I guess it creates a huge read burden on my hard disk in a long term.
No it does not unless you're reading and writing tons of data from/to the disk. Linux uses caching for all read/write operations, so once (having been) run, your binary will be cached and subsequently the kernel will use its image in the cache memory and won't read the file from the disk.
More rules can take the place. The first harddisk detection is made by BIOS (UEFI). It checks each (s)ATA line and if gets a valid response it can report it to the OS. Some BIOSes keep the order, so if some ATA line didnot respond its letter is left free (sda, sdb, sde, sdf). You can meet also multithreded BIOSes which ask all the lines at the same moment, ...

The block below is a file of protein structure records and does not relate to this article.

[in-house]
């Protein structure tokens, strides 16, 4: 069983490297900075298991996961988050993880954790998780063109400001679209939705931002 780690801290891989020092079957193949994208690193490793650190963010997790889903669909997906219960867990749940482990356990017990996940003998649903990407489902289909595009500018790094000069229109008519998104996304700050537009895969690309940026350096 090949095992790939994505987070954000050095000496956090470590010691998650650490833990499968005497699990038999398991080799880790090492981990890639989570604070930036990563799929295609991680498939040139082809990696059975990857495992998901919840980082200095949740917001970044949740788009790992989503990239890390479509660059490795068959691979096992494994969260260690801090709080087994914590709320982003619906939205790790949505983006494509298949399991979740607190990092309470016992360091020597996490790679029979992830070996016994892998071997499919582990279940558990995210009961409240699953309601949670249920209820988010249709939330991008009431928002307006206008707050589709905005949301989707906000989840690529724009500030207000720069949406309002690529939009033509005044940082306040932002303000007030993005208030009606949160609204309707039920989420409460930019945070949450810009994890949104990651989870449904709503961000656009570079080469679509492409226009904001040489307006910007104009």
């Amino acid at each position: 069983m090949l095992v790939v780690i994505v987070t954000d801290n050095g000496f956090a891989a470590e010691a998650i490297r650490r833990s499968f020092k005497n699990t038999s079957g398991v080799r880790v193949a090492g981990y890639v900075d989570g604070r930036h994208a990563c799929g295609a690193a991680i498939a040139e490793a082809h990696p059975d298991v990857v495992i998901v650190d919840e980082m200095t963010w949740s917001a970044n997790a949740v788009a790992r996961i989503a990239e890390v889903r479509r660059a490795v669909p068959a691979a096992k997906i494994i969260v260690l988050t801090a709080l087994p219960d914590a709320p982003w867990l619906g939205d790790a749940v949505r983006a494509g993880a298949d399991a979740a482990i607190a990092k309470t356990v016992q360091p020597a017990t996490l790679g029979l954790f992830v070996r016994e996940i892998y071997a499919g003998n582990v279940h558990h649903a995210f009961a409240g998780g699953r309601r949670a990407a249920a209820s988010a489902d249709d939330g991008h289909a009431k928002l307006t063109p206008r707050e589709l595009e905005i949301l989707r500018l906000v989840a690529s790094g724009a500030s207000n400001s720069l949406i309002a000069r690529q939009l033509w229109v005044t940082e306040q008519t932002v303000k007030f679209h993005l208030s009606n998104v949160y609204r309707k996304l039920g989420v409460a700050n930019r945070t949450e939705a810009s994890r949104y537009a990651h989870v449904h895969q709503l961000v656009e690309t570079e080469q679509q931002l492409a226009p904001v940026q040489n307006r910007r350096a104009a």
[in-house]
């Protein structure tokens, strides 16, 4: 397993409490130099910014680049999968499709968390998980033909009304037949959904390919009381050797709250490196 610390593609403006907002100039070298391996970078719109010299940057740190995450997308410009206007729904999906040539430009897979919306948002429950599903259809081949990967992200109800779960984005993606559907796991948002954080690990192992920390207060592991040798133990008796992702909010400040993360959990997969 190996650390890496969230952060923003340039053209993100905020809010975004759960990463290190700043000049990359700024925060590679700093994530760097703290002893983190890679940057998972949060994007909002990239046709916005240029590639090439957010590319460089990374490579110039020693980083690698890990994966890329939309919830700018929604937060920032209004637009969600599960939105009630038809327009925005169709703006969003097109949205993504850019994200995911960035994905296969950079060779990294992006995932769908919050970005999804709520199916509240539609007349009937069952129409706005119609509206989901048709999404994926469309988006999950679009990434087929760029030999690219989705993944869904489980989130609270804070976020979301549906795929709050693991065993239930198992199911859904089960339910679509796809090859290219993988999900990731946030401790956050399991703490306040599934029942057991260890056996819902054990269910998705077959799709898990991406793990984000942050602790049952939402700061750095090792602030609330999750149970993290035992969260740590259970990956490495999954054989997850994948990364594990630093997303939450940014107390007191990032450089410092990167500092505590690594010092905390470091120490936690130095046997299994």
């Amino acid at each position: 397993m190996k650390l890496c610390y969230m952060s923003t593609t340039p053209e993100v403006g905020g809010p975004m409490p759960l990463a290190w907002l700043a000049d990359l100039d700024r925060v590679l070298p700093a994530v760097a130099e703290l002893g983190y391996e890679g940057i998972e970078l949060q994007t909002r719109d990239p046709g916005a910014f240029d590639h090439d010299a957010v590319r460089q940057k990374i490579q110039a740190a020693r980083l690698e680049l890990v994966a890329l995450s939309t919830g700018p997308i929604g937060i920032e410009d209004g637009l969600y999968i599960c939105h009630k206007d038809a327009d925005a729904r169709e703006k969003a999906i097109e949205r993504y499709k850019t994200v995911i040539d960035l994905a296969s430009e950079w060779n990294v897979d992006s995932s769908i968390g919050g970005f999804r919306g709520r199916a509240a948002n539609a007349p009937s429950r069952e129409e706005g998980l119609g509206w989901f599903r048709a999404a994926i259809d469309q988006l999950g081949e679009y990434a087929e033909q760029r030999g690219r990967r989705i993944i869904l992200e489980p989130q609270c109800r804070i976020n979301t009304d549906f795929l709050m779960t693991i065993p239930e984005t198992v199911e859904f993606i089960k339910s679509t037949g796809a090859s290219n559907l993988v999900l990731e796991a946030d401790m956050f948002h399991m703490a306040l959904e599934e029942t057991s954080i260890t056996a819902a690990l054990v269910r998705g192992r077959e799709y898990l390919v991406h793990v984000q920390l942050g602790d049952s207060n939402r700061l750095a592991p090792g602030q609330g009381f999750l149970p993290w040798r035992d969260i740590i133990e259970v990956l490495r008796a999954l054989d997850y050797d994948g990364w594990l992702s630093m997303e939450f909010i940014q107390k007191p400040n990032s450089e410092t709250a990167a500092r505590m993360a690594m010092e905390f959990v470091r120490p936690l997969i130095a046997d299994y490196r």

i'm running ubuntu 18.04 and had this same issue. thanks to @allo's answer, i found out the smartd is indeed the cause.
by default the /etc/smartd.conf is configured like this:
DEVICESCAN -d removable -n standby -m root -M exec /usr/share/smartmontools/martd-runner
which will auto scan all drives and poll them (this operation spins up the disk) periodically ...
As far I can see Windows 10 has created an invalid GPT structure which neither the Linux kernel, not gdisk can recognize. Here's how you can try solving the issue.
Boot into Windows, run under the administrator cmd:
wmic partition get BlockSize, Name, Index, StartingOffset, Size
Write down/save all the partitions and offsets of the disk you're interested in....